This book is about the character of buildings and towns, and how it is influenced by the people who design and occupy them. Character is defined as the “patterns of events that keep on happening there,” (p. X). As the author explains later, “what a town or building is, is governed, above all, by what is happening there” (p. 62). These are not exclusively human events, either: natural elements such as bodies of water and the weather matter as well.
Things and places also speak to the character of a town and what kind of things happen there. For instance, freeways tell you that there is a lot of commuting. Libraries suggest reading. The places in a town do not dictate its nature though: a sidewalk in Dallas and a sidewalk in Delhi exhibit quite different patterns of daily life (p. 72).
This idea of patterns is also prominent in the book (and one of the main reasons it is well-known within certain circles of computer programmers). Each town or building (or really, any made and many natural things) is made up of a repetition of patterns, and variations of the instances of the patterns. Consider an arch for a bridge. The physics of the arch are the same for any bridge of this pattern, but the specifics (size, location, material, the water it crosses) are unique to a particular instance.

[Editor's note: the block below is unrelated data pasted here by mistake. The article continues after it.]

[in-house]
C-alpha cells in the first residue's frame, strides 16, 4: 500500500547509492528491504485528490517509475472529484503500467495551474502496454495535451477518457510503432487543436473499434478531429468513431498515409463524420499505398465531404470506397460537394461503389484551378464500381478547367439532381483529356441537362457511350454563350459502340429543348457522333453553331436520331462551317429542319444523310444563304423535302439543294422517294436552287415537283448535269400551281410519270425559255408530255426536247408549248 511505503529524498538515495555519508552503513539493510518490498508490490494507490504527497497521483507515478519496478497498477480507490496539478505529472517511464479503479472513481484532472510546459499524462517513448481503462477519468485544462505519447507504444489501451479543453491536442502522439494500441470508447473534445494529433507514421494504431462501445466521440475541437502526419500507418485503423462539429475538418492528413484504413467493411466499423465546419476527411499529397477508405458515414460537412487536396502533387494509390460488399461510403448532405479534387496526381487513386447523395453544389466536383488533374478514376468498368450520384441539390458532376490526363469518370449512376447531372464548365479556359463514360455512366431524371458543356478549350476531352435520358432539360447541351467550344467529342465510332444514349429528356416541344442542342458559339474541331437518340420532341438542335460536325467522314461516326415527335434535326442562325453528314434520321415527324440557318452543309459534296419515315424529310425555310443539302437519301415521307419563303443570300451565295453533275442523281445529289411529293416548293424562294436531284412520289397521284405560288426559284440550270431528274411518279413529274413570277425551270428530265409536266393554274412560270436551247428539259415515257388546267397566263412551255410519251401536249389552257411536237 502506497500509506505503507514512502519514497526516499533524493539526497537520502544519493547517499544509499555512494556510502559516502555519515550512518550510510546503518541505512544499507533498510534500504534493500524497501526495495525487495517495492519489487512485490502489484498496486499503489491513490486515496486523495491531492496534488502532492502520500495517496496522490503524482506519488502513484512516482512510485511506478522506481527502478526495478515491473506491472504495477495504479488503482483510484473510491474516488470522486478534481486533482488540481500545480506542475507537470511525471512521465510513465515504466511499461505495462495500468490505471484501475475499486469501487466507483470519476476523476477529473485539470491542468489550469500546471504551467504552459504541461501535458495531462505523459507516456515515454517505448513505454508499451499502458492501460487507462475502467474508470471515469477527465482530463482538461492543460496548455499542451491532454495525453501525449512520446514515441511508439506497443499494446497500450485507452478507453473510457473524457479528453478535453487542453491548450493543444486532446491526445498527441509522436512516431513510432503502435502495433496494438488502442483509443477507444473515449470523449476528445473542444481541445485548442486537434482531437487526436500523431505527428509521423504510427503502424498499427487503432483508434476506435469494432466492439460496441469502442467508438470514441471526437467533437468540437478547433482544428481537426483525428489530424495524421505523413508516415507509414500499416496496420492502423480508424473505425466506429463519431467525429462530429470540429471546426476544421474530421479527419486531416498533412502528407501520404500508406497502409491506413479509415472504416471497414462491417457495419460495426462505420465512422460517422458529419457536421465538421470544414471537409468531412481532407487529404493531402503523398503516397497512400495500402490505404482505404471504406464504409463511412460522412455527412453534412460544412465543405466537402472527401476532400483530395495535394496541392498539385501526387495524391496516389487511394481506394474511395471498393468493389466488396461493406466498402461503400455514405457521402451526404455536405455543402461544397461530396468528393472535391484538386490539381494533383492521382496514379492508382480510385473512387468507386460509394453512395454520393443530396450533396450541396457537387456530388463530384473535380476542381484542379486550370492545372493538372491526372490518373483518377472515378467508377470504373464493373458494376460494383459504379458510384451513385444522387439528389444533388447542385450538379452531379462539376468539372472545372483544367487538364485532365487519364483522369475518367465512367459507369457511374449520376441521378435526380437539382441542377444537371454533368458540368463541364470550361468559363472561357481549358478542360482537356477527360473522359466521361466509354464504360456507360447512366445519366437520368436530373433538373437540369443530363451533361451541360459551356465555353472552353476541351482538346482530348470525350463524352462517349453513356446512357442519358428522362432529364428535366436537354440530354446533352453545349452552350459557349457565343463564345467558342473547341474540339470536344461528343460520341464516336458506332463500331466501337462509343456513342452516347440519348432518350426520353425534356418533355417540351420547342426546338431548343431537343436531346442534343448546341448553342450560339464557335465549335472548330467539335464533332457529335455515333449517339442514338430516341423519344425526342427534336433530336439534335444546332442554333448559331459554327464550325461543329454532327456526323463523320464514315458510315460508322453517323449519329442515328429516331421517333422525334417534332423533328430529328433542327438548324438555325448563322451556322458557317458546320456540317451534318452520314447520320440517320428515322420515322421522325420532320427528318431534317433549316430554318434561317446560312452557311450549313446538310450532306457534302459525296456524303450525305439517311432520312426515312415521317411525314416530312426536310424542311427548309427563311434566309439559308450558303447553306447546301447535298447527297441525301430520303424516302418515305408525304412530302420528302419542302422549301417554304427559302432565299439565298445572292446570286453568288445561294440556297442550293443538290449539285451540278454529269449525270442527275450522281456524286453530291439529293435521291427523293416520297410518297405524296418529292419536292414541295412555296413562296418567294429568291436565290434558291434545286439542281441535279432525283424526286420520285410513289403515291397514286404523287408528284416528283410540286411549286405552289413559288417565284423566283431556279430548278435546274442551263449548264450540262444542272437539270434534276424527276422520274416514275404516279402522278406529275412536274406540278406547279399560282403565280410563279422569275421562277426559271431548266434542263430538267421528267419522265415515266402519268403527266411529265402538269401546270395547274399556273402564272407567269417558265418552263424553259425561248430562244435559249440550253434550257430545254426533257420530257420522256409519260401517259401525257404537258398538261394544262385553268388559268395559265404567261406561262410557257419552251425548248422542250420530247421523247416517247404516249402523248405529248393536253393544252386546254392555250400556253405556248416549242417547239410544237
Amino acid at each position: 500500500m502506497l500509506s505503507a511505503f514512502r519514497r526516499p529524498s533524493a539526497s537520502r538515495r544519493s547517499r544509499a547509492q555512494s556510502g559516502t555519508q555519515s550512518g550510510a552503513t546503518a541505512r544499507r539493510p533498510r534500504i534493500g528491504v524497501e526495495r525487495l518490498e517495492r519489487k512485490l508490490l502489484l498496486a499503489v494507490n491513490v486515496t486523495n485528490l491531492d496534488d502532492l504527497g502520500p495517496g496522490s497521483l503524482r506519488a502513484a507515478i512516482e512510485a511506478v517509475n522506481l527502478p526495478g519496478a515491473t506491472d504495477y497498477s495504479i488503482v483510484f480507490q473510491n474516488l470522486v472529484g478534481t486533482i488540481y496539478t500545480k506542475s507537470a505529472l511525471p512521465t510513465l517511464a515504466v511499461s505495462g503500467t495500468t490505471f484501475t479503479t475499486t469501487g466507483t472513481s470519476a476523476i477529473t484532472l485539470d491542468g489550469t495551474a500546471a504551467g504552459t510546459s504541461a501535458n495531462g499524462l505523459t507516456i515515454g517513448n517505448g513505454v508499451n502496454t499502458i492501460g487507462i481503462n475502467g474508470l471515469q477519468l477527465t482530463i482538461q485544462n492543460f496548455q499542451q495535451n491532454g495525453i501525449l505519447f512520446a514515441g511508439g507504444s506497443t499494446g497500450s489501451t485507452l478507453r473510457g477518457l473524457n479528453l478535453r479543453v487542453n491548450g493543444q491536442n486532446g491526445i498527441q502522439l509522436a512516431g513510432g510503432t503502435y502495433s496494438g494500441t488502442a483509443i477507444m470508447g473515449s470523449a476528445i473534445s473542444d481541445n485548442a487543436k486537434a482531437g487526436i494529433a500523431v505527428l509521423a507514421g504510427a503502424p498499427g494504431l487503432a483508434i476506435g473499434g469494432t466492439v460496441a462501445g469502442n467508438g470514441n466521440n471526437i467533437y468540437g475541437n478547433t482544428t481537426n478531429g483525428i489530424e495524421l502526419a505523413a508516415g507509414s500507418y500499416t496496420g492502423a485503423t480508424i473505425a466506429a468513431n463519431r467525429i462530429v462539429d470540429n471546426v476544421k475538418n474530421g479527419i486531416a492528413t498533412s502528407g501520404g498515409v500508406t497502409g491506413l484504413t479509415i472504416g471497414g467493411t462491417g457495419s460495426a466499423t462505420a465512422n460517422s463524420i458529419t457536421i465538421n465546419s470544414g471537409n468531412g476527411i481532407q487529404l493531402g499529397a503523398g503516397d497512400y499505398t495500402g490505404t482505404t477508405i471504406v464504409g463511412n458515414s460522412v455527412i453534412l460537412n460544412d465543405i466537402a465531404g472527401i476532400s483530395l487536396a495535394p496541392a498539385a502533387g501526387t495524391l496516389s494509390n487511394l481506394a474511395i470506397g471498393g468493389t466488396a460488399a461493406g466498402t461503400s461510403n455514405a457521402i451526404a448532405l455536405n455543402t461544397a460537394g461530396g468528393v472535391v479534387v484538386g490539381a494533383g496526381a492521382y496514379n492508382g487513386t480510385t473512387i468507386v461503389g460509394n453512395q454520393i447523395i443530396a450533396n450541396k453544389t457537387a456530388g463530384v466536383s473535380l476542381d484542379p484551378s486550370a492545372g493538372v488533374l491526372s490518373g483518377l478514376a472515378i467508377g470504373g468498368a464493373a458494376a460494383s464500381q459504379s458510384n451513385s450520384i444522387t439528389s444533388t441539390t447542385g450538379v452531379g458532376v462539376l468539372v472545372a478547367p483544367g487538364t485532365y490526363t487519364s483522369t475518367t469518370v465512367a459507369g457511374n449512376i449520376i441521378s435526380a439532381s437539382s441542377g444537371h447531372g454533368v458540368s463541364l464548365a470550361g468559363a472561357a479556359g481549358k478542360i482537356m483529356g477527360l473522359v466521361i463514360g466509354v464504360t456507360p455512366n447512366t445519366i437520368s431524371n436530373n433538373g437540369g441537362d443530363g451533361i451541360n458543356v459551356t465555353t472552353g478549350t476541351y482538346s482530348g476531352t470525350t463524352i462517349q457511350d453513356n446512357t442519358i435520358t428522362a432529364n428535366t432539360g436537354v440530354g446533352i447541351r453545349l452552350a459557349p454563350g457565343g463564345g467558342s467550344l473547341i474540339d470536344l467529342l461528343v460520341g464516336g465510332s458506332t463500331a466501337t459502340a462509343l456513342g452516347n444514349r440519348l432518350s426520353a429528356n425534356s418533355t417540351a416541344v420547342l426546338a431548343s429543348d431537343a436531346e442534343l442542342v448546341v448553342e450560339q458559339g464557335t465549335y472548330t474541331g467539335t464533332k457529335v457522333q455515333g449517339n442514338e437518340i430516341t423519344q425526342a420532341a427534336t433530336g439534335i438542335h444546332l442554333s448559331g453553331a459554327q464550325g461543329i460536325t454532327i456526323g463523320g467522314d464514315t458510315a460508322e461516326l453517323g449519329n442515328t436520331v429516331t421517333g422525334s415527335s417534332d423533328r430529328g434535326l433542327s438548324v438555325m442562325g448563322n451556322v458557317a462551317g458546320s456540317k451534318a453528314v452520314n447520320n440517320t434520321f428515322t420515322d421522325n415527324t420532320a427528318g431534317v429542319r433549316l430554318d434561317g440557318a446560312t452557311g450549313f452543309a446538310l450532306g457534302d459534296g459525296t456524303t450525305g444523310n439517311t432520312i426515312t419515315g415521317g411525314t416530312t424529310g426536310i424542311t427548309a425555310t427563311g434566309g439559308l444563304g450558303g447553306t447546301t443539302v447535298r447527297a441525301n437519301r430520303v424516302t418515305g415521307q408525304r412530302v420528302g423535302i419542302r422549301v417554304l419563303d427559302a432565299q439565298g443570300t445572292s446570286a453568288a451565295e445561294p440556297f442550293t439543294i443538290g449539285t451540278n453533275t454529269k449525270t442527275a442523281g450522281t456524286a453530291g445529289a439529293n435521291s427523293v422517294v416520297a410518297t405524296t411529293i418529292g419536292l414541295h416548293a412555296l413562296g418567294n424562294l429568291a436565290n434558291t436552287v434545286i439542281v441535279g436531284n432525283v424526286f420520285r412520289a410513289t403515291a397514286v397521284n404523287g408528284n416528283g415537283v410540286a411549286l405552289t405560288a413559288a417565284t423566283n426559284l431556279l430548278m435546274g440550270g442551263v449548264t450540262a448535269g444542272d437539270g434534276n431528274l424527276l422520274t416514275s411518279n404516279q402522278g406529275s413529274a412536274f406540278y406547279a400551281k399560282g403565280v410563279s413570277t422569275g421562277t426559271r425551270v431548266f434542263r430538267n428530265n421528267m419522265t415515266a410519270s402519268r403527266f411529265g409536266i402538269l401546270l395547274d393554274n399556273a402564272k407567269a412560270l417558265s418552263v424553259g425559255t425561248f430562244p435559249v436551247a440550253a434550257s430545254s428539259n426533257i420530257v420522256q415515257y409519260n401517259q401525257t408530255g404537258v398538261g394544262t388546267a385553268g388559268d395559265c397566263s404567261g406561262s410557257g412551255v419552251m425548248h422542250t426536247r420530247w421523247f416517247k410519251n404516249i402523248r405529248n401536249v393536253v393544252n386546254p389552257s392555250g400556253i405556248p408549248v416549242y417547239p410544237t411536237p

Balancing pattern and variation is an activity of craftsmanship. Even when the ingredients differ, the process remains the same.
Here there is no mastery of unnameable creative processes: only the patience of a craftsman, chipping away slowly; the mastery of what is made does not lie in the depths of some impenetrable ego; it lies, instead, in the simple mastery of the steps in the process, and in the definition of these steps (p. 161).
The power of a pattern language is that it reduces the number of things that a builder or designer has to think about: they are largely copying the patterns they have seen before (p. 177). (These rules of thumb are what James C. Scott calls metis.) This is not to say that they lack originality, though. A simple pattern such as “every room should have light on two sides” can become difficult to manage when balanced against competing goals.
These patterns consist of context, problem, and solution. A solution to a problem that makes sense in one context may be totally unsuitable in another. Patterns exist at many different scales (247). Consider the “problem” of two roads converging at a right angle. In one context (say, Paris) the likely solution is a traffic circle. In another context (the U.S.) the solution is more likely to be a four-way stop. In both cases the designers of the road are copying what is most common around them.
Once a pattern is implemented, is the building or town static? Hardly. Alexander encourages residents to take an active role in how their building or town grows (as we will explore soon in Stewart Brand’s book. These changes can be improvements, expansions, or repairs–developers would call them “refactorings.” (The right to repair campaign comes to mind.)
Whether you are an architect, designer, programmer, or builder, this book will challenge and improve your process.